Number of eyes-and-ears flashcards studied: 0
|Appendages of an organ (e.g. eyelids to the eyeball)
|Decrease of vision due to abnormal development during childhood. Also known as lazy eye.
|An eye problem caused by faulty refraction.
|Unequal pupil sizes. Affects 20% of the population.
|Absence of the eye's lens.
|A common and generally easily treatable imperfection in the curvature of the eye.
|The study of hearing and hearing impairment.
|A noninvasive test that measures the ability to hear different tones and intensities.
|Refers to the ear or hearing.
|Cosmetic eyelid surgery. Also called eyelid lift.
|The inability to see.
|Brief closing and reopening of the eyelids by involuntary or voluntary action.
|A small bump on the eyelid that forms due to blockage and swelling of an oil gland at the base of the eyelash.
|cochlea (inner part of ear)
|An electronic device that provides a sense of sound to deaf or severely hard of hearing people.
|A weakness or inability to distinguish colors. A common form is the inability to distinguish red from green.
|mucous membrane that lines the inner surface of eyelids
|An inflammation of the clear tissue that lines the white part of the eye. Also called pink eye.
|Inflammation of the lacrimal glands (the eye’s tear-producing glands).
|A general term for the complete loss of the ability to hear from both ears.
|The hearing and equilibrium system of the body. Sound vibration is transduced to nerve signals that pass through the acoustic nerve to the central nervous system. The inner ear contains the vestibular organ that responsible for equilibrium.
|A condition where the lower eyelid droops away from the eye and turns outwards.
|A state when rays are focused correctly on the retina of a relaxed eye.
|The eyelid is rolled inward toward the eye.
|An inward turning of one or both eyes.
|One or both of the eyes turn outward.
|The organ of vision.
|The bony ridge extending over the eye and the row of hair located on it.
|The hairs which project from the edges of the eyelids.
|Each of the upper and lower folds of skin which cover the eye when closed.
|An eye test that uses a special dye and camera to look at blood flow in the retina and choroid.
|The point at which rays of line converge after passing through a lens.
|A disease that damages the optic nerve. Often caused by abnormally high pressure in the eye.
|The ability to perceive sounds.
|The loss of part of the field of view on the same side, in both eyes. A common side effect of stroke or brain injury.
|Blockage of an eyelid gland causing a small inflamed cyst at the lid margin. Also called a stye.
|Farsightedness. Distant objects can be seen clearly, but close ones do not come into proper focus.
|An infection causing painful blisters on the eardrum. More often seen in children than adults. Causal agent is Mycoplasma.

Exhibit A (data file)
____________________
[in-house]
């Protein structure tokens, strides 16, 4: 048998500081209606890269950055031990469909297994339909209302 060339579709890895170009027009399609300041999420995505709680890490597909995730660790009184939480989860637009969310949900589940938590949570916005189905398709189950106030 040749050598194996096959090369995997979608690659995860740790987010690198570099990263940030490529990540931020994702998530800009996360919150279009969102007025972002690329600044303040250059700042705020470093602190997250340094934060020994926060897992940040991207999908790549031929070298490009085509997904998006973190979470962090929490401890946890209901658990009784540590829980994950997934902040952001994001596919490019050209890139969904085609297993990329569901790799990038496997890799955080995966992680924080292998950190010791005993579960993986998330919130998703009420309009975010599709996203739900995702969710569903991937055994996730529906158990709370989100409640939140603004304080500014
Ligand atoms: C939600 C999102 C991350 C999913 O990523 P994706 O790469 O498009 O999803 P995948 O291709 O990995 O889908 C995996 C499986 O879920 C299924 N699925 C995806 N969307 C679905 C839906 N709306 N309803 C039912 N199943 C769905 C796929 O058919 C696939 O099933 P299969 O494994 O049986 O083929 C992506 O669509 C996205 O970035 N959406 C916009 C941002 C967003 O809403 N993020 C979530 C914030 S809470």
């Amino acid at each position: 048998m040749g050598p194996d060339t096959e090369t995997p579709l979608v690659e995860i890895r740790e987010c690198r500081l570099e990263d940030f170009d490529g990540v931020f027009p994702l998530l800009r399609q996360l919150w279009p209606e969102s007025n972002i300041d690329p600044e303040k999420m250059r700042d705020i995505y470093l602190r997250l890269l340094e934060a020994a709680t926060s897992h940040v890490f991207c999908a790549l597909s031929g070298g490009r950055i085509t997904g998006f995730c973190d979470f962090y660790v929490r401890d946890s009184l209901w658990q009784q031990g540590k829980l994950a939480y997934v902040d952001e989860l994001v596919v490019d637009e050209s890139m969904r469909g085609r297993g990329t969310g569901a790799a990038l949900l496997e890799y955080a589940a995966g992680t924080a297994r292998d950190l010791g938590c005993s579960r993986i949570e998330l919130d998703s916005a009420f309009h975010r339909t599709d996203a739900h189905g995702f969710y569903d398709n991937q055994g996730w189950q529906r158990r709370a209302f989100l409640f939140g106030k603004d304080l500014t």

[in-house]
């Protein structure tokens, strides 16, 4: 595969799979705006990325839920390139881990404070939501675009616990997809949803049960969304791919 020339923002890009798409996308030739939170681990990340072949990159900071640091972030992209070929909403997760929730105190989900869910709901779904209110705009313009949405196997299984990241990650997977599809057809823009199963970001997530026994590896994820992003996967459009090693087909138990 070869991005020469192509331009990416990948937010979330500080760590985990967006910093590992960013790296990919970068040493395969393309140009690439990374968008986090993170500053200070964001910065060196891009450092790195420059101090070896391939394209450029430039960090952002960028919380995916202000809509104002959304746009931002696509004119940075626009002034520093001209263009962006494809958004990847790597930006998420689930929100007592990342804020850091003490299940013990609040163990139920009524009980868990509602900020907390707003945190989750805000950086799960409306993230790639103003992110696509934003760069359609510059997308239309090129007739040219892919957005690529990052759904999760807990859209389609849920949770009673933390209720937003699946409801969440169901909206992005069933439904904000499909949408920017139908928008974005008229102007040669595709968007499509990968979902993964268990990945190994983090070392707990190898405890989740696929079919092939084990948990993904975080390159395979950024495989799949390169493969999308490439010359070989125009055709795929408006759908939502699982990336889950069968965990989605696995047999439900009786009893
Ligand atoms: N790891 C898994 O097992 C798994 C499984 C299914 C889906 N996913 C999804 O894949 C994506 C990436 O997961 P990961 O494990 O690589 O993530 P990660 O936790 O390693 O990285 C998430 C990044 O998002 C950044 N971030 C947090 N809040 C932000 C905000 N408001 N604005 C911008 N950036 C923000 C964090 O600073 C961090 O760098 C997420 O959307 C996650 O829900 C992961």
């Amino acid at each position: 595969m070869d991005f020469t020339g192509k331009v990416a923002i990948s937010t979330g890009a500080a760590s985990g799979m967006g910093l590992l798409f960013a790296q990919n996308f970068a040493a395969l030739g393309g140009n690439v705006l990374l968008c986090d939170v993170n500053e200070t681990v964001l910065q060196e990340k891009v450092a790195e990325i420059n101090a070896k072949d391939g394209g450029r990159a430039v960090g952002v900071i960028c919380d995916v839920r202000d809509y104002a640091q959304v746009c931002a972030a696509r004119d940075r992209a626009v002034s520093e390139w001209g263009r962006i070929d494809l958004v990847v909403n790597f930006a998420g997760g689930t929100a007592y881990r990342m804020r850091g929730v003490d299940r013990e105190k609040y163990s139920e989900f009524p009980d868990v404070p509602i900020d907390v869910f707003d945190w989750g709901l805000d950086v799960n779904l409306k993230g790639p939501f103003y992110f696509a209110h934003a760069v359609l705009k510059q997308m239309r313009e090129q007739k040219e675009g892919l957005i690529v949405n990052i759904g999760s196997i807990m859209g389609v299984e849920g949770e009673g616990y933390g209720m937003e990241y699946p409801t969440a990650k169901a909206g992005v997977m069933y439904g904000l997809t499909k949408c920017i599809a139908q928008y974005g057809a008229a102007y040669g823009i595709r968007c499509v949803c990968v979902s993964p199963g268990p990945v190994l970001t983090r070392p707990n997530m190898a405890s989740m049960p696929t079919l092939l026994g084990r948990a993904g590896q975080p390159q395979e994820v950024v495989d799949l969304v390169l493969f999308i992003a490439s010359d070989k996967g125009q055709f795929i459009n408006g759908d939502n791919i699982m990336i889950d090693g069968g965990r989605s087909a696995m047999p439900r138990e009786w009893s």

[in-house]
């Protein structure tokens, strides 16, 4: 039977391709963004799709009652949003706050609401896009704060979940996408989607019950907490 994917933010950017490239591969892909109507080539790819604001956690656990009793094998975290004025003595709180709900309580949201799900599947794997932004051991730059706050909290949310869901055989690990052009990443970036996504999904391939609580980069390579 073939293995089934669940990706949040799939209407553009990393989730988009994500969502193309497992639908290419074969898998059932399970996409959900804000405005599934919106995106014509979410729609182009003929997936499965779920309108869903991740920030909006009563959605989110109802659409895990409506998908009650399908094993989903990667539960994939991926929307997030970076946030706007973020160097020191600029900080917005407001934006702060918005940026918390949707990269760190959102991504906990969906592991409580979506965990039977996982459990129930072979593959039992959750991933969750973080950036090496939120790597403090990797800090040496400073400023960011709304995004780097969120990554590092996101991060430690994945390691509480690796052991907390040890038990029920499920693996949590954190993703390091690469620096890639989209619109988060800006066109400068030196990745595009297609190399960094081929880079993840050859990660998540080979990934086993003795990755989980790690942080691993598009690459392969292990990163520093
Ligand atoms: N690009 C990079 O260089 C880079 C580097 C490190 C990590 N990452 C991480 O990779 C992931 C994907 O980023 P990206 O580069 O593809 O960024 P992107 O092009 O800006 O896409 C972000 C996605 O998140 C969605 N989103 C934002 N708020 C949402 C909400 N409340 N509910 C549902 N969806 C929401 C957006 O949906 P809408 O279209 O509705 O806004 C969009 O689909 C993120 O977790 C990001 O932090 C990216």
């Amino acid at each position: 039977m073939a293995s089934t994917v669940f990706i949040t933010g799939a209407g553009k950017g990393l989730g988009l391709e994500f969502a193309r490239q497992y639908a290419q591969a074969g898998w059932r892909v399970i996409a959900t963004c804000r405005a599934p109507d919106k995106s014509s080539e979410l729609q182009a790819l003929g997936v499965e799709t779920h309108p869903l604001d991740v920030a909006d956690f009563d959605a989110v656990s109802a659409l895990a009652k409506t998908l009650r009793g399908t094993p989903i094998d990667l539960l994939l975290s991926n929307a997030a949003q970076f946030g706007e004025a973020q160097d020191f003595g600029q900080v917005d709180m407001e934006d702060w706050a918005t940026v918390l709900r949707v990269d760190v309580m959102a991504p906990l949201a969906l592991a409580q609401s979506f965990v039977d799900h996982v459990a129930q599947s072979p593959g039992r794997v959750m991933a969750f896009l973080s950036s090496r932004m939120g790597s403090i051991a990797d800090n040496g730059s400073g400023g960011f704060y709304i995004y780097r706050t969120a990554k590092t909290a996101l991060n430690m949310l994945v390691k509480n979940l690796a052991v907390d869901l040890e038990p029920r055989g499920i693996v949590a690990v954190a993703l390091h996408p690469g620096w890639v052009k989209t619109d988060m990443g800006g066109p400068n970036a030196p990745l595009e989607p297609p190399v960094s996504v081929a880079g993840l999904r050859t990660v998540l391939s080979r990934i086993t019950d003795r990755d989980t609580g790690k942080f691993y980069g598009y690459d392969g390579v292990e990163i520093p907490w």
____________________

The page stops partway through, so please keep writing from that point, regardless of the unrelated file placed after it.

|Surgical removal of part of the iris.
|Inflammation of the iris.
|cornea, horny, hard
|Inflammation of the cornea
|An ear operation used for Meniere's syndrome.
|Using a very focused beam of light to treat the drainage angle of the eye.
|Surgical removal of mastoid air cells in the hollow, air-filled spaces in the skull behind the ear.
|Abnormal dilation of the pupil.
|Nearsightedness. A condition where close objects appear clearly, but distant objects appear blurry.
|tympanic membrane (eardrum)
|Surgical incision in the eardrum to relieve fluid pressure.
|A vision condition in which the eyes make repetitive, uncontrolled movements, usually side to side.
|A surgical specialty concerned with the treatment of eye defects and diseases.
|An examination of the back part of the eye (fundus), which includes the retina, optic disc, choroid, and blood vessels.
|The professional practice of primary eye and vision care that includes the measurement of visual refractive power and the correction of visual defects with lenses or glasses.
|An ear infection of the middle ear, the area just behind the eardrum.
|The study of diseases of the ear.
|A fungal infection of the external auditory canal.
|Discharge of pus from ear.
|A disease of the bones of the middle and inner ear.
|Swelling of the optic disk due to increased intracranial pressure.
|A condition in which the tissues around the eyes become swollen. Puffy eyes.
|pertaining to lens
|pertaining to lens
|Abnormal sensitivity to light.
|Hearing loss that gradually occurs in most individuals as they grow older.
|An age-related condition when the eye's lens doesn't change shape as easily as it once did
|Drooping of the upper eyelid.
|The aperture in the iris through which light passes.
|A surgical procedure used to decrease nearsightedness.
|The ten-layered nervous tissue membrane of the eye. The innermost layer of the eye, which receives images transmitted through the lens and contains the receptors for vision, the rods and cones
|A surgery for certain types of retinal detachments.
|white of eye, hard
|A severe, vision-threatening inflammation of the white part of the eye.
|sensorineural hearing loss
|Loss of hearing resulting from problems in the inner ear. A common hearing impairment.
|stapes (a middle ear bone)
|Surgical removal of the stapes.
|A condition that causes crossed eyes.
|Acute bacterial inflammation of a gland at the base of an eyelash.
|Joining of part or all of the upper and lower eyelids so as to partially or completely close the eye.
|The fluid secreted by the lacrimal glands. This fluid moistens the conjunctiva and cornea.
|The perception of sound in the head when no outside sound is present. Commonly called 'ringing in the ears'.
|A test that measures intraocular pressure.
|A test that measures the movement of the tympanic membrane (eardrum).
|A feeling of dizziness and disorientation.
|Surgery to remove vitreous gel from the eye.
|Severe dry eyes caused by a malfunction of the tear glands.